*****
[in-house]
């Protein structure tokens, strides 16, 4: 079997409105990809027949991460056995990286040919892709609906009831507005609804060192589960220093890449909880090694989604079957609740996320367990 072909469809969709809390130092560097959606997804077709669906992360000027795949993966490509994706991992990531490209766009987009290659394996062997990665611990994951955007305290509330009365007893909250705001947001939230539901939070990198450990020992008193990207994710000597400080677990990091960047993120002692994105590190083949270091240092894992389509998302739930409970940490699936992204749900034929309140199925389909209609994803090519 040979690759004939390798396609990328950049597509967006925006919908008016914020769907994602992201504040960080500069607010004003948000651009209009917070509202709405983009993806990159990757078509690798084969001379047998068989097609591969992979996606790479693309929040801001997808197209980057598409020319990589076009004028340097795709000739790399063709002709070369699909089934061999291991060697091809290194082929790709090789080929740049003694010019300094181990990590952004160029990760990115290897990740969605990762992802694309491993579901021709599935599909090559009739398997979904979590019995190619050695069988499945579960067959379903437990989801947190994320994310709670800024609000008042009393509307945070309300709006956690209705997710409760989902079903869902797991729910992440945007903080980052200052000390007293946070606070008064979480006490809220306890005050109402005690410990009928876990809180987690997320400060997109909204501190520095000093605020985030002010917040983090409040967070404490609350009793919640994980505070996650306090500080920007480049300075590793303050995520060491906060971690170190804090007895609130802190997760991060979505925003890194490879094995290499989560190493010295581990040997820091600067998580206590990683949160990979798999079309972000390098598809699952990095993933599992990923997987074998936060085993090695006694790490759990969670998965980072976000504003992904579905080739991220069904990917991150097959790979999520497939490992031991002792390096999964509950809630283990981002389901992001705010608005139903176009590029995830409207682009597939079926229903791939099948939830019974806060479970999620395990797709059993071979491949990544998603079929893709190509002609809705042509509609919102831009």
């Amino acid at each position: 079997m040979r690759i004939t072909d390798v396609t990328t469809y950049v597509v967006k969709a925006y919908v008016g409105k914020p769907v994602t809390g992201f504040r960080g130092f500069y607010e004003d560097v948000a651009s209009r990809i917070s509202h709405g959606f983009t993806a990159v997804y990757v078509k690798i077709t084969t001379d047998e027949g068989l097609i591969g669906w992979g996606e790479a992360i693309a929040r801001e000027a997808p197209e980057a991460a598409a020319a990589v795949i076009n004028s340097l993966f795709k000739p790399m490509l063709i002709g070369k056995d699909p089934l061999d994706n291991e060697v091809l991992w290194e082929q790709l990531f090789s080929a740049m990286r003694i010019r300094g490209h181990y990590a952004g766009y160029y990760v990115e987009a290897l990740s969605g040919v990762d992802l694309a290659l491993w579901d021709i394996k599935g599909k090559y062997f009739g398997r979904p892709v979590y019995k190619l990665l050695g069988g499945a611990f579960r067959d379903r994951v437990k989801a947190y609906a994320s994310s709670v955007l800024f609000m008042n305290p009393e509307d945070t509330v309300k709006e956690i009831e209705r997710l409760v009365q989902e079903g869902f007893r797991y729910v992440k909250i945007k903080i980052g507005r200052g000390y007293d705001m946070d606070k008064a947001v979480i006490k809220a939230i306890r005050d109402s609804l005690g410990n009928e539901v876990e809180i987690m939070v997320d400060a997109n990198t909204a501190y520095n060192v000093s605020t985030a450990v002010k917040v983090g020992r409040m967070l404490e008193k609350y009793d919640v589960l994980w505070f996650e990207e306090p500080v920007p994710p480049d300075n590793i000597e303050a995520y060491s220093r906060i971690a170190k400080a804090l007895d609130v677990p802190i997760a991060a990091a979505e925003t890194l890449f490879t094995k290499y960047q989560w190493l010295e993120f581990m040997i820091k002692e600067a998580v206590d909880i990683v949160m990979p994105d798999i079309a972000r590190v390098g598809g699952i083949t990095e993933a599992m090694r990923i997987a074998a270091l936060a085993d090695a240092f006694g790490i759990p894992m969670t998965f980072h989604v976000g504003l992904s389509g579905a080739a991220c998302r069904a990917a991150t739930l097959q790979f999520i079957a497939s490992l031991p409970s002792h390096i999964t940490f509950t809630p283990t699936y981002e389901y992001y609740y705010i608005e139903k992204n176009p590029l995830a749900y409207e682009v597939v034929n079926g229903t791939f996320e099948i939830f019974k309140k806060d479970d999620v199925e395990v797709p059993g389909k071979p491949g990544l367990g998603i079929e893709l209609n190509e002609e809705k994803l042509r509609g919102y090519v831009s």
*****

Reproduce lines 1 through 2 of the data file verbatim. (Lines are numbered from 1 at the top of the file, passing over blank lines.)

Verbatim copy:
[in-house]
């Protein structure tokens, strides 16, 4: 079997409105990809027949991460056995990286040919892709609906009831507005609804060192589960220093890449909880090694989604079957609740996320367990 072909469809969709809390130092560097959606997804077709669906992360000027795949993966490509994706991992990531490209766009987009290659394996062997990665611990994951955007305290509330009365007893909250705001947001939230539901939070990198450990020992008193990207994710000597400080677990990091960047993120002692994105590190083949270091240092894992389509998302739930409970940490699936992204749900034929309140199925389909209609994803090519 040979690759004939390798396609990328950049597509967006925006919908008016914020769907994602992201504040960080500069607010004003948000651009209009917070509202709405983009993806990159990757078509690798084969001379047998068989097609591969992979996606790479693309929040801001997808197209980057598409020319990589076009004028340097795709000739790399063709002709070369699909089934061999291991060697091809290194082929790709090789080929740049003694010019300094181990990590952004160029990760990115290897990740969605990762992802694309491993579901021709599935599909090559009739398997979904979590019995190619050695069988499945579960067959379903437990989801947190994320994310709670800024609000008042009393509307945070309300709006956690209705997710409760989902079903869902797991729910992440945007903080980052200052000390007293946070606070008064979480006490809220306890005050109402005690410990009928876990809180987690997320400060997109909204501190520095000093605020985030002010917040983090409040967070404490609350009793919640994980505070996650306090500080920007480049300075590793303050995520060491906060971690170190804090007895609130802190997760991060979505925003890194490879094995290499989560190493010295581990040997820091600067998580206590990683949160990979798999079309972000390098598809699952990095993933599992990923997987074998936060085993090695006694790490759990969670998965980072976000504003992904579905080739991220069904990917991150097959790979999520497939490992031991002792390096999964509950809630283990981002389901992001705010608005139903176009590029995830409207682009597939079926229903791939099948939830019974806060479970999620395990797709059993071979491949990544998603079929893709190509002609809705042509509609919102831009």